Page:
More than 600,000 people in war-ravaged southern Somalia are suffering from severe malnutrition in a part of country that used to be considered its "bread basket", according to an aid agency report.
The Food Security Analysis Unit, which groups several relief agencies, published an assessment of nutrition in Somalia’s Lower and Middle Shabelle region late on Monday.
"Nutrition … has deteriorated dramatically since March in the … region, (which is) generally the most resilient and the bread basket of the country," the report said.
This was partly owing to poor rains, and partly to disruptions in trade caused by a conflict that has killed hundreds since the Ethiopia-backed interim government ousted Islamists from Mogadishu in December, sparking an insurgency.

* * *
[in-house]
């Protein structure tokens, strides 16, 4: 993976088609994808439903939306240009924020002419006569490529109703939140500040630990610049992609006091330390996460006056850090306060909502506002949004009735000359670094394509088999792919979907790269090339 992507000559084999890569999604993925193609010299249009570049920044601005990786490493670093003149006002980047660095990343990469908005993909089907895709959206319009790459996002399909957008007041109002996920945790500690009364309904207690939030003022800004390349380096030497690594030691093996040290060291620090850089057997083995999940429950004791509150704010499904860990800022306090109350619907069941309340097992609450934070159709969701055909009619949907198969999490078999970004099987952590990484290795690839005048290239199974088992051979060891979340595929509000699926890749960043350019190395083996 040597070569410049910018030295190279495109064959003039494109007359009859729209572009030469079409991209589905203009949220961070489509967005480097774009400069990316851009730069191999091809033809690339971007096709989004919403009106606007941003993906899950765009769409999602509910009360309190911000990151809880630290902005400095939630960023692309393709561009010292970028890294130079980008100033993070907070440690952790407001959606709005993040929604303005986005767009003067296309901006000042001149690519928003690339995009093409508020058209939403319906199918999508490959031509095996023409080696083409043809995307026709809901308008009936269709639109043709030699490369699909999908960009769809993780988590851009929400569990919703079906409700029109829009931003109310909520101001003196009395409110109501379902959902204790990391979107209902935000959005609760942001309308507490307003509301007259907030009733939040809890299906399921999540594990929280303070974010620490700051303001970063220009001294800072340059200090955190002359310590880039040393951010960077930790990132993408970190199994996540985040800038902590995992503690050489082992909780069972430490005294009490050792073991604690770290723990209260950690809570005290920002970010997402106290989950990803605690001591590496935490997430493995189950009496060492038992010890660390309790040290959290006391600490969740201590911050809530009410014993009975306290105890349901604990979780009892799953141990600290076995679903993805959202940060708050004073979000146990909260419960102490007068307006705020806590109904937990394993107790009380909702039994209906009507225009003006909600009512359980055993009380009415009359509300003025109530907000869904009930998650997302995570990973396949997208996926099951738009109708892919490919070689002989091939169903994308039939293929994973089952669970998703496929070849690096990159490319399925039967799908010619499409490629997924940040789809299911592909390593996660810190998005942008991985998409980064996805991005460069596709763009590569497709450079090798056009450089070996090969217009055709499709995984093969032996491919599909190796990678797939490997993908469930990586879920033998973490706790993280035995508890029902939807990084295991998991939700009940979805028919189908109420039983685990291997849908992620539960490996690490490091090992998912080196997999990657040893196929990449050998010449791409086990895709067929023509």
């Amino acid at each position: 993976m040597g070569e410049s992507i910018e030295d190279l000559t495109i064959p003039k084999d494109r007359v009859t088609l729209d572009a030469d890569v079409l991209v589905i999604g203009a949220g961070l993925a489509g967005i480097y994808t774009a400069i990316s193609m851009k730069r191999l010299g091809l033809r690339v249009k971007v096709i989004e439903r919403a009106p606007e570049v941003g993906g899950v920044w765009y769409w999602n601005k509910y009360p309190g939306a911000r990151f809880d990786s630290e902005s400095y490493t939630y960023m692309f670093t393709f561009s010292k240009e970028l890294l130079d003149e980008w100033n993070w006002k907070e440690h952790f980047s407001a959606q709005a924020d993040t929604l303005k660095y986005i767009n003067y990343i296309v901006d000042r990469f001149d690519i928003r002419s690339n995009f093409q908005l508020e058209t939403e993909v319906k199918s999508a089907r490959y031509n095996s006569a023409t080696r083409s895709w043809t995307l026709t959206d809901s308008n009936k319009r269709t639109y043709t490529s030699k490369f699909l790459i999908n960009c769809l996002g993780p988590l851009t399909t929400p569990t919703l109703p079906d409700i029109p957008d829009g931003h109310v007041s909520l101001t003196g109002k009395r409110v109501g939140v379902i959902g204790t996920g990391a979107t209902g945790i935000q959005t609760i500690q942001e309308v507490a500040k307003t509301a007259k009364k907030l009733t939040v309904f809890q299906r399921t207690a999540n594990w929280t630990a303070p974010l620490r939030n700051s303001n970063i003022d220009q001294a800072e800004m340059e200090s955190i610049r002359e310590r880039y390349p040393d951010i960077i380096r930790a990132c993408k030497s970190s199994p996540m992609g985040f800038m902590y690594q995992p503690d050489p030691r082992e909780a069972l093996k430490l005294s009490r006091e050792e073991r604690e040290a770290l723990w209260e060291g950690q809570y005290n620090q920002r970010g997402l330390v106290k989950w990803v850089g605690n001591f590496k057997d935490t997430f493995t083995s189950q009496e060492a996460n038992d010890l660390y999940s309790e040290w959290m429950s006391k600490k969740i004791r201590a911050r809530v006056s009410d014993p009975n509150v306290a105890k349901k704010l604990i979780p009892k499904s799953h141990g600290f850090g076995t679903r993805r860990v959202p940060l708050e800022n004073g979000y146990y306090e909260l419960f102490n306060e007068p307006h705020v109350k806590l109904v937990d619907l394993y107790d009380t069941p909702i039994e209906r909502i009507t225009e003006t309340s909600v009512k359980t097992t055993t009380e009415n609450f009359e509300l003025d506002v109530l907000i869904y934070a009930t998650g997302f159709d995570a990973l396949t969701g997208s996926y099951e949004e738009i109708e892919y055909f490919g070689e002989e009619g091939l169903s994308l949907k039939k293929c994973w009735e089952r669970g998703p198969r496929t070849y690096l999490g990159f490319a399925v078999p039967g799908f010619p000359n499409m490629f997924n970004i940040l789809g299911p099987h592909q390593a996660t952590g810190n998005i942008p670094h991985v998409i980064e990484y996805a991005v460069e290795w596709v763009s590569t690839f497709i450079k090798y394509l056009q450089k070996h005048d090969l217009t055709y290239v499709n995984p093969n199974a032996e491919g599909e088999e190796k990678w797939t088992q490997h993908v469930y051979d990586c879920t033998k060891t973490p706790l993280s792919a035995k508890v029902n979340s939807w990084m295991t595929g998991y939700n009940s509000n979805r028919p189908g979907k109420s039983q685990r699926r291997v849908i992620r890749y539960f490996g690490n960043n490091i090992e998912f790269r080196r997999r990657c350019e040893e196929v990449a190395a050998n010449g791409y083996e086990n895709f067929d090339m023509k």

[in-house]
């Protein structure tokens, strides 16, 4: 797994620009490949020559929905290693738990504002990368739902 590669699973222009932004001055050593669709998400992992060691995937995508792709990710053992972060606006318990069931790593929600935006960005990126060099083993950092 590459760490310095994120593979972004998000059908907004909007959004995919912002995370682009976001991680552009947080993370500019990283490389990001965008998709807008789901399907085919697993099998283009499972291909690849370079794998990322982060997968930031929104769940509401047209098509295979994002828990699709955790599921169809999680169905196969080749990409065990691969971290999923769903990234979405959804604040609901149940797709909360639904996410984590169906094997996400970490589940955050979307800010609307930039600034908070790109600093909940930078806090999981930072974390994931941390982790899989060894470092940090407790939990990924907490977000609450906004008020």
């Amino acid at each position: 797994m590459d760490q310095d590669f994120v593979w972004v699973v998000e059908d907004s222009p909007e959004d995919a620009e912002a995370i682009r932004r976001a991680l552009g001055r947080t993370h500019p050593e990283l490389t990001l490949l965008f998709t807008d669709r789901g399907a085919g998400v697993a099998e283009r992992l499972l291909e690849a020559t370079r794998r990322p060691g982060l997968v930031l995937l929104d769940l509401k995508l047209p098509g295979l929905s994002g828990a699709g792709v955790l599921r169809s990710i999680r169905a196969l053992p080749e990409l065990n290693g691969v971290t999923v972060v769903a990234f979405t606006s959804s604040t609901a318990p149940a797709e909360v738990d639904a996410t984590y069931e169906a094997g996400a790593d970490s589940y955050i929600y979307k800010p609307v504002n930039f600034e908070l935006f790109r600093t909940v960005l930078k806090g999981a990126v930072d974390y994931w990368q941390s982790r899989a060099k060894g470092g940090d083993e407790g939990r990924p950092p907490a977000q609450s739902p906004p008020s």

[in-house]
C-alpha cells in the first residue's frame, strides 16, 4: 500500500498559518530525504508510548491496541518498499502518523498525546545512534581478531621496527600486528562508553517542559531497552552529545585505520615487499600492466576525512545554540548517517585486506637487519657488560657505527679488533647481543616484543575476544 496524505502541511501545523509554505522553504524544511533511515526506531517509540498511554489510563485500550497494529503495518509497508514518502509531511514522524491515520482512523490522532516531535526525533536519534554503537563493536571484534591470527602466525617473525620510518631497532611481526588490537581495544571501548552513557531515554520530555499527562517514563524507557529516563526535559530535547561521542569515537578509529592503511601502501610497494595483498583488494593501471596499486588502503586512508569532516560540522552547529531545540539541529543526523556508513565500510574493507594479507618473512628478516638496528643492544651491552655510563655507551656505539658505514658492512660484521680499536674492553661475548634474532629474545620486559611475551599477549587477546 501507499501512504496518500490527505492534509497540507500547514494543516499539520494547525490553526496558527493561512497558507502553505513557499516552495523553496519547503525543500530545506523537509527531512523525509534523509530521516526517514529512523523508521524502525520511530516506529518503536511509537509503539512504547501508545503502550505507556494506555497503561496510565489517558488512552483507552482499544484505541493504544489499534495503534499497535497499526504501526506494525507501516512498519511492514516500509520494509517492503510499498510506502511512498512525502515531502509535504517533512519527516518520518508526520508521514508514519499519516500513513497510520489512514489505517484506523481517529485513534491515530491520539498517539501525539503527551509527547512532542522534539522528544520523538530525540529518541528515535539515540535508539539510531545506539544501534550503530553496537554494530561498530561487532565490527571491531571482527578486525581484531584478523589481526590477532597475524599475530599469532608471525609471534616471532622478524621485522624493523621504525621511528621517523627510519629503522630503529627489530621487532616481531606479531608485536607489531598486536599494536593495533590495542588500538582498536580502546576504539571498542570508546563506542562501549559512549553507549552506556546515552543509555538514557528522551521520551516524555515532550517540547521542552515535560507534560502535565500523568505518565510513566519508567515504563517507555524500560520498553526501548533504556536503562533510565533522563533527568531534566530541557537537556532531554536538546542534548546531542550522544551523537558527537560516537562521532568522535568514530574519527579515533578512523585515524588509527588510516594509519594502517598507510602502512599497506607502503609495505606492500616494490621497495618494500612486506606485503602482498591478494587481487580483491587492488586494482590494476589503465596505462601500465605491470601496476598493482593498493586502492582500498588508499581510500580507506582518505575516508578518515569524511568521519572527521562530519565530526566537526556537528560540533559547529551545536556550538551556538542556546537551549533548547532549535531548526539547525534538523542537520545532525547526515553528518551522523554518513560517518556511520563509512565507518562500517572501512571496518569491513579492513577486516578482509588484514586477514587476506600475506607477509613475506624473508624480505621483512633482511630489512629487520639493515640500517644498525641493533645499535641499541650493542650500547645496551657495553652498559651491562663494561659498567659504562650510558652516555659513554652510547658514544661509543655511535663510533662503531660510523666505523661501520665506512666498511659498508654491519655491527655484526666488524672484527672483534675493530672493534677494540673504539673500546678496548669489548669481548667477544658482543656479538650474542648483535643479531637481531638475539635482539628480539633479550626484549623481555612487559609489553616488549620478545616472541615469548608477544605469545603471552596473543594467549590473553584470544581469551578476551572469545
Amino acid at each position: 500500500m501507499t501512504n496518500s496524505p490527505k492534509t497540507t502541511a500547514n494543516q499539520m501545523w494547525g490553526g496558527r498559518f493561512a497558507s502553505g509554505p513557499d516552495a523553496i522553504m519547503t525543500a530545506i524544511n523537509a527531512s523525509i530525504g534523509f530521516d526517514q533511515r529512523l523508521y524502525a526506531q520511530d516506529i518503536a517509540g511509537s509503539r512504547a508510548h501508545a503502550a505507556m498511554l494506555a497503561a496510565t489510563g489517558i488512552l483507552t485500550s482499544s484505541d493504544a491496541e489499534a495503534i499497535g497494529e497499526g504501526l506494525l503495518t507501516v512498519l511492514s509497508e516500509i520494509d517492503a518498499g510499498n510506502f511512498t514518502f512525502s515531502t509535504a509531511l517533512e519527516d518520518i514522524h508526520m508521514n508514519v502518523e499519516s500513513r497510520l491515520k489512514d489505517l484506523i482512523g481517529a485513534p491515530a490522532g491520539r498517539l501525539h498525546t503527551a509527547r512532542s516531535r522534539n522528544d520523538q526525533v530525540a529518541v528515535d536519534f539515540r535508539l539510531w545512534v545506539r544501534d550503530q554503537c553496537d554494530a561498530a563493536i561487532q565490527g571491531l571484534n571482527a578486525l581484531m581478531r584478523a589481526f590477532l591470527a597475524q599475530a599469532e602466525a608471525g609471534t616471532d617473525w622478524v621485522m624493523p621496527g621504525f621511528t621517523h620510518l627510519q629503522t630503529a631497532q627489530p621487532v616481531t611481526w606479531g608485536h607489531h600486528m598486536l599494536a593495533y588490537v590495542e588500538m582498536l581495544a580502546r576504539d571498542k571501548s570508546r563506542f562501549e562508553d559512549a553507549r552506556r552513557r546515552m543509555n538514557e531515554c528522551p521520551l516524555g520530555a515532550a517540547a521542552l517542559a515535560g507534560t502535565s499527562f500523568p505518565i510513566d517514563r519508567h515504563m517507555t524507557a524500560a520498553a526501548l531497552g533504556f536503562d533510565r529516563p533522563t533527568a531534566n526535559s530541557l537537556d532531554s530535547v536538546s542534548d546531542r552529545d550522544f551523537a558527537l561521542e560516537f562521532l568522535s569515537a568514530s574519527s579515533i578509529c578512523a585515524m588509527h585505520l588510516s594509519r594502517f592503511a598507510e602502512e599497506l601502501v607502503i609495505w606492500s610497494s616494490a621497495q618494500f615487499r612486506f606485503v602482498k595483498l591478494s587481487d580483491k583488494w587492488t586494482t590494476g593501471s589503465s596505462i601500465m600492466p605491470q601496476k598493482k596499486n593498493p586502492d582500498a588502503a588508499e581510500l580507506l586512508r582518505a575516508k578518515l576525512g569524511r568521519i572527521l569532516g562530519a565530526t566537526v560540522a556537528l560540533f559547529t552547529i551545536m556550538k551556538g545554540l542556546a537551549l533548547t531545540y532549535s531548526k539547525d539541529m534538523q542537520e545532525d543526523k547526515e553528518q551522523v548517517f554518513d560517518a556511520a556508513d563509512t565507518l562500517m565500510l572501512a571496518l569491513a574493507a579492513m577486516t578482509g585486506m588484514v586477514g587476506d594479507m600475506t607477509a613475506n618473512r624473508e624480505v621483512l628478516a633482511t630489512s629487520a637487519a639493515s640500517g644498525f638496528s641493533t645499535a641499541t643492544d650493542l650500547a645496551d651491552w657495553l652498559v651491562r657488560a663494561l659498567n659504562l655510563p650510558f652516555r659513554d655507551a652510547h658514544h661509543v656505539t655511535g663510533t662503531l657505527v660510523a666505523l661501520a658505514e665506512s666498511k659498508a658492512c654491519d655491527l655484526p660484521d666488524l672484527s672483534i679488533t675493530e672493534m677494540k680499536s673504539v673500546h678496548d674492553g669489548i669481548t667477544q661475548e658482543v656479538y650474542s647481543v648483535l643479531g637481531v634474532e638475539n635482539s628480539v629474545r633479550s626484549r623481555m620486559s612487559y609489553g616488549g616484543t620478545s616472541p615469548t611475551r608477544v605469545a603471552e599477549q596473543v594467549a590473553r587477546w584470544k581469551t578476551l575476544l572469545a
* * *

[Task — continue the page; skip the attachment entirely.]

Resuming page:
The report estimated inflation in the past three months to be roughly 40 to 60 percent.
"All of these shocks in a short period of time have resulted in a sudden-onset humanitarian emergency with high rates of acute and severe malnutrition affecting more than 600,000 people," it said.
The Horn of Africa country, which has had no functioning government since the fall of Siad Barre’s regime in 1991, has suffered an upsurge in clashes in past days.
Hundreds of thousands have fled their homes since the insurgency started.
"The number of people in need of assistance has increased to 1.5 million. Of this … 295,000 require life-saving interventions," the report said.